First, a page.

FAQ

Question 1: What is IRE - IRE ELiT?

Answer: The IRE, or l’Institut des Radioéléments (Institutefor Radioelements) was created in 1971 as a public utility foundation. Its main activity is the production of radioisotopes for diagnostic and treatment applications in the field of nuclear medicine. These products are the active ingredients of many radiopharmaceutical medicines. For its part, IRE ELiT was created in 2010 as a subsidiary of the IRE and produces several radiopharmaceutical derivatives used in the treatment of certain cancers and in palliative care. More than six million nuclear medicine examinations are carried out every year thanks to the medical radioisotopes produced by the IRE.

In addition to its production activities, IRE ELiT is also involved in the radiological monitoring of the Belgian territory through the activities of its Laboratory of Radioactivity Measurement, and in the development of international projects in various radioactivity sectors through its Service of Radiological Characterization and its “project and business development” unit.

Question 2: What is a radioisotope?

Answer: Most chemical elements have a certain number of isotopes. For example, carbon has 15 isotopes, with the best known being carbon-12 (carbon’s most abundant isotope) and carbon-14 (used for dating biological tissues). The isotopes of a chemical element have the same number of protons (atomic number of an element), but different masses because they have different numbers of neutrons. Isotopes with an excessive number of protons, neutrons or both are instable and have ionising radiation properties (alpha, beta and gamma radiation emissions); these are said to be radioactive, and are referred to as radioisotopes.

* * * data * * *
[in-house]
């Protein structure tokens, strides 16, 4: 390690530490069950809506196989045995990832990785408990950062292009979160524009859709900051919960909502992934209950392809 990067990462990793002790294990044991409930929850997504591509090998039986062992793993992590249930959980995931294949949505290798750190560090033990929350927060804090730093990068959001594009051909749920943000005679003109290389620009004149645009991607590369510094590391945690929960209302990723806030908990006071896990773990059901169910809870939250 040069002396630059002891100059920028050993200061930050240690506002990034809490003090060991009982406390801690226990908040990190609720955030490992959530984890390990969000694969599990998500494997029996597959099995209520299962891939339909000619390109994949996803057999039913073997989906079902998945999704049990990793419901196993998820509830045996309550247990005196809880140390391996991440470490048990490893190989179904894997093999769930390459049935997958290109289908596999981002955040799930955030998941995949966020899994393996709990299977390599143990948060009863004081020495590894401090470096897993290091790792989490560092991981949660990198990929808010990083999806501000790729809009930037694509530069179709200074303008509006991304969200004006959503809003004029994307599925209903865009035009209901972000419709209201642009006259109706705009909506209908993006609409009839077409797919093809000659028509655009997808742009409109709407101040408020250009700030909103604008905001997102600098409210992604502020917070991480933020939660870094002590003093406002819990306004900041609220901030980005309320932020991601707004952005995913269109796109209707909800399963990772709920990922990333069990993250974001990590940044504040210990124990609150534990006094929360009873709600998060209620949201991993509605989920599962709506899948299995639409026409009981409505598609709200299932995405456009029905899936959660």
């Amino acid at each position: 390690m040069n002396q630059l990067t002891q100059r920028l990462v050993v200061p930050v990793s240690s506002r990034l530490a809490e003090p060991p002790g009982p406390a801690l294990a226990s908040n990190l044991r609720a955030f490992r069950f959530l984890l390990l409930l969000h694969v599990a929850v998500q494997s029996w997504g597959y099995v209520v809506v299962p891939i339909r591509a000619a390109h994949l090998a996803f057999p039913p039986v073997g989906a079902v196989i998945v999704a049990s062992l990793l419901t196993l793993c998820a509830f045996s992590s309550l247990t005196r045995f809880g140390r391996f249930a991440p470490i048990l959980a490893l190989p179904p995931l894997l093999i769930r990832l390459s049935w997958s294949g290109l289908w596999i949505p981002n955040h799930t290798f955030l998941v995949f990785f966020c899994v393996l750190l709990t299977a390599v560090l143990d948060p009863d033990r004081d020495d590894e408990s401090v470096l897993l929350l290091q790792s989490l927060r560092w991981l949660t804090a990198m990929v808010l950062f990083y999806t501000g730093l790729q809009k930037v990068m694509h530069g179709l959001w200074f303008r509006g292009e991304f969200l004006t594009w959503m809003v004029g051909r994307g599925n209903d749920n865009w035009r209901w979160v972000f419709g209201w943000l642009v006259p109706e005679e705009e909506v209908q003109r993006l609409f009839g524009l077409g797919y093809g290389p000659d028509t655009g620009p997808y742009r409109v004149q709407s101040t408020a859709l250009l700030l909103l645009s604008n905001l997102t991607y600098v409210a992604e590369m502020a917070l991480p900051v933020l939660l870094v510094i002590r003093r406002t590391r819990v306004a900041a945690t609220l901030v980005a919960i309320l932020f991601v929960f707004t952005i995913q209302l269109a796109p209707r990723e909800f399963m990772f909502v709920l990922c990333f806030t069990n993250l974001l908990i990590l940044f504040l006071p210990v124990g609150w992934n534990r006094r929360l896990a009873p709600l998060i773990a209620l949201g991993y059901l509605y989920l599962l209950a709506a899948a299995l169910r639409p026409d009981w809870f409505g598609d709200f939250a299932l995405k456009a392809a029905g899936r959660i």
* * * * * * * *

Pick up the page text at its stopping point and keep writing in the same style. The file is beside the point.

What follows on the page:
Radioisotopes occur naturally, but can also be artificially produced by different processes such as neutron activation (neutron capture by the nucleus of an atom, resulting in excess neutrons) using a cyclotron, for example.

Question 3: What is a radiopharmaceutical product?